Engineers in the News, May 2015

The Purdue University Board of Trustees has approved the naming of the future Thomas S. and Harvey D. Wilmeth Active Learning Center for two College of Engineering alumni brothers. Thomas S. Wilmeth, IN A ’35, earned his degree in electrical engineering from Purdue and with his brother founded Scot Industries, Inc. in Milwaukee (WI).

Purdue president Mitch Daniels said, “It is appropriate to name the Active Learning Center – a library-classroom prototype of the future – after two brothers who personified and exemplified the creative problem solving, ingenuity and entrepreneurship of Purdue engineers.” Read the news release for more details on the 2017 dedication and $79 million classroom-library project.


Crain Communications Inc., recently profiled Fabrisonic LLC, a Columbus (OH) company that “has invented a new kind of 3-D printing that has found applications within Ohio’s aerospace industry and secured a supply chain in Northeast Ohio.” Mark I. Norfolk, P.E. (OH G ’00), is the president and founder of Fabrisonic. “We’re doing metal 3-D printing,” said company CEO Norfolk. According to the article, the company’s approach to 3-D printing uses thin films of metal foil and vibration allowing two pure metal molecules to touch and bond on their own.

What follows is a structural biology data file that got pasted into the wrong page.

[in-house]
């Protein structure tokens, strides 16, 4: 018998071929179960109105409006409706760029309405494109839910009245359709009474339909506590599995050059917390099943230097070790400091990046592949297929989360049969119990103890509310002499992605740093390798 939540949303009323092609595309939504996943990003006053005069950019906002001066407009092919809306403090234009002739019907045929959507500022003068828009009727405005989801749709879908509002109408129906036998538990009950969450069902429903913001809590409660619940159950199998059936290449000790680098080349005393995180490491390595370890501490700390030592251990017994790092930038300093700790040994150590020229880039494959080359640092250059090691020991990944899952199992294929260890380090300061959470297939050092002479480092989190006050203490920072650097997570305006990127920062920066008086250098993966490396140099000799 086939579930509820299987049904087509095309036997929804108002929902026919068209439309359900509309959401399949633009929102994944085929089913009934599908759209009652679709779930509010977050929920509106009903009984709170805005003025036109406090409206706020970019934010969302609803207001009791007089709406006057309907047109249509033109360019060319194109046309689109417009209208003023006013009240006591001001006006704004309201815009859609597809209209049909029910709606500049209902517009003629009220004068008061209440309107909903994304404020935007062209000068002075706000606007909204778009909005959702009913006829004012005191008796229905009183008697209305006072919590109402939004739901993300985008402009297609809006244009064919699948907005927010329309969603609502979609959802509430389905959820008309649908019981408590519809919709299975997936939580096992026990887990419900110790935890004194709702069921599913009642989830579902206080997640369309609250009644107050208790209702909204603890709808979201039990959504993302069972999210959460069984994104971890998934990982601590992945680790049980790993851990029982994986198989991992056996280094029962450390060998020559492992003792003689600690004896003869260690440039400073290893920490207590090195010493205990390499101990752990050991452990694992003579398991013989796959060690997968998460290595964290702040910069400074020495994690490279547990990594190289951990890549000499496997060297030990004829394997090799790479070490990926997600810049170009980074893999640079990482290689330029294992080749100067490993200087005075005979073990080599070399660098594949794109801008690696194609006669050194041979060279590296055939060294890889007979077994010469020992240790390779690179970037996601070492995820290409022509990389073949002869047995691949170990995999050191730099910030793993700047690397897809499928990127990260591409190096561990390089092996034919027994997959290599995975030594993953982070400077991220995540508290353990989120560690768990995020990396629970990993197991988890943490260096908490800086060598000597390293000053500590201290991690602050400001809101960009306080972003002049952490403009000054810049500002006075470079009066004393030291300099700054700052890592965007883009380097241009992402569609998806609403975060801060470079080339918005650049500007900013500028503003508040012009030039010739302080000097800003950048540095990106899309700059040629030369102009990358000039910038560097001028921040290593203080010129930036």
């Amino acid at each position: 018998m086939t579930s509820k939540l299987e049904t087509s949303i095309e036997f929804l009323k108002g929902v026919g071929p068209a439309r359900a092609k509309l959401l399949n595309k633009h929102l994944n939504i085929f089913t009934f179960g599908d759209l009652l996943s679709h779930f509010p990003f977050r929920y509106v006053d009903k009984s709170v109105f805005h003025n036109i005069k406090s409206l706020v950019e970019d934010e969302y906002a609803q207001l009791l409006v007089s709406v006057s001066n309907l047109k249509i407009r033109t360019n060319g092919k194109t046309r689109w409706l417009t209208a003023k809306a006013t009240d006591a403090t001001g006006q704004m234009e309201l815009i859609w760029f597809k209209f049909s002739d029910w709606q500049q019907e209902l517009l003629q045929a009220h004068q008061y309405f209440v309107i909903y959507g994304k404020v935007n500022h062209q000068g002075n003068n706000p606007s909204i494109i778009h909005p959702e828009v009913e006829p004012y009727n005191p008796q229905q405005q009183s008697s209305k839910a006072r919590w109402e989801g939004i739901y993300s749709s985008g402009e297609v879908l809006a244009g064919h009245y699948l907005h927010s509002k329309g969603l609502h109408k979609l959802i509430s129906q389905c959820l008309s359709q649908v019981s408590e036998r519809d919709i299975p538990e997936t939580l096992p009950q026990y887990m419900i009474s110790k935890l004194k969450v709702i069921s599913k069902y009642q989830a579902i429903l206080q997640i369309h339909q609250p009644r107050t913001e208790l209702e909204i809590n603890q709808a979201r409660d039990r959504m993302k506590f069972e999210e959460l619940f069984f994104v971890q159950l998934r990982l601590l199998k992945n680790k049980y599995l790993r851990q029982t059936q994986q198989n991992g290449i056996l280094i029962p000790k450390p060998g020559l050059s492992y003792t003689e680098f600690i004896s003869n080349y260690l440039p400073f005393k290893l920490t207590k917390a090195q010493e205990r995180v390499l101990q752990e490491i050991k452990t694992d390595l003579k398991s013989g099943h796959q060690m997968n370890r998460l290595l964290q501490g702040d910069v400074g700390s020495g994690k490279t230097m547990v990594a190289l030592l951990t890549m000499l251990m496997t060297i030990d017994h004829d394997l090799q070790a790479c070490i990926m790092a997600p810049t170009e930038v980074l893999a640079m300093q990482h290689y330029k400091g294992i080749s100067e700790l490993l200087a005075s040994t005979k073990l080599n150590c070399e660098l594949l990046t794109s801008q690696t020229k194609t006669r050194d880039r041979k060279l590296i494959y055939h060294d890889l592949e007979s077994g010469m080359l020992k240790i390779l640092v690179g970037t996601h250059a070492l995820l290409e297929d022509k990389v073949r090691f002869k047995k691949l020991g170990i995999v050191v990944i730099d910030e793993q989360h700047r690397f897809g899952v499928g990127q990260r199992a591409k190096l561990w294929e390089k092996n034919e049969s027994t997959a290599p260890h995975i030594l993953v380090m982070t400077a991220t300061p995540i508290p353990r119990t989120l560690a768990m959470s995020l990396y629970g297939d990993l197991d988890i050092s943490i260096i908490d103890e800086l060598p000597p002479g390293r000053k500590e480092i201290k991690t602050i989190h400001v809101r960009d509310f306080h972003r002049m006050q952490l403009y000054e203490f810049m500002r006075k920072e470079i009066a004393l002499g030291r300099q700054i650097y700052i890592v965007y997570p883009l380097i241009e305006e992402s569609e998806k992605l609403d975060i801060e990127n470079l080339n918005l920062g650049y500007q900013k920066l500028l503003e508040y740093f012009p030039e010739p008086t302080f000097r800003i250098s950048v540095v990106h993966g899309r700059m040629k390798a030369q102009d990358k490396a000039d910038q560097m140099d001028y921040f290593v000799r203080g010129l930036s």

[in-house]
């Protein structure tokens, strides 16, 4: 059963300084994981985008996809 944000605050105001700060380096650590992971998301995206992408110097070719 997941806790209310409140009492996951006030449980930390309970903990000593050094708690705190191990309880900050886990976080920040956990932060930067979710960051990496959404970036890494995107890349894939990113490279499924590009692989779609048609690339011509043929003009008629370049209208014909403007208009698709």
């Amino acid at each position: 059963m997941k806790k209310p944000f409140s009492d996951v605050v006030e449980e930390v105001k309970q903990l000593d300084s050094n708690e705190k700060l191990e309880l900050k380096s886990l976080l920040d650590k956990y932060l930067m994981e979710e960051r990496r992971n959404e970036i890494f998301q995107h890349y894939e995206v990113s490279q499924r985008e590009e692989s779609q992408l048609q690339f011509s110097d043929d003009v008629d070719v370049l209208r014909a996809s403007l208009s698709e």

Norfolk earned his bachelor’s degree in welding engineering from the Ohio State University (OSU). Fabrisonic works from a 15,000-square-foot space on the OSU campus, where it runs three of its patented 3-D printing cells around the clock making parts for aerospace companies, defense contractors and other high-tech manufacturing industries.


In April, Benjamin F. Logan Jr., Ph.D., passed away at the age of 87. The New York Times obituary characterized Logan, TX B ’46, as a mathematician, electrical engineer, and a fiddler known as Tex Logan. He performed with Mike Seeger and Jerry Garcia and wrote songs that were covered by Bob Dylan and Johnny Cash. A former colleague and professor of statistics at Stanford University said that Logan’s two careers were not as incongruous as they seemed.

“His day job was analysis,” Dr. David Donoho said. “His night job was synthesis.” He described Dr. Logan’s scientific studies as attempts to break signals into their simplest parts and his music as creating complex sounds out of simple notes. Click here to read the full obituary for more biographical information


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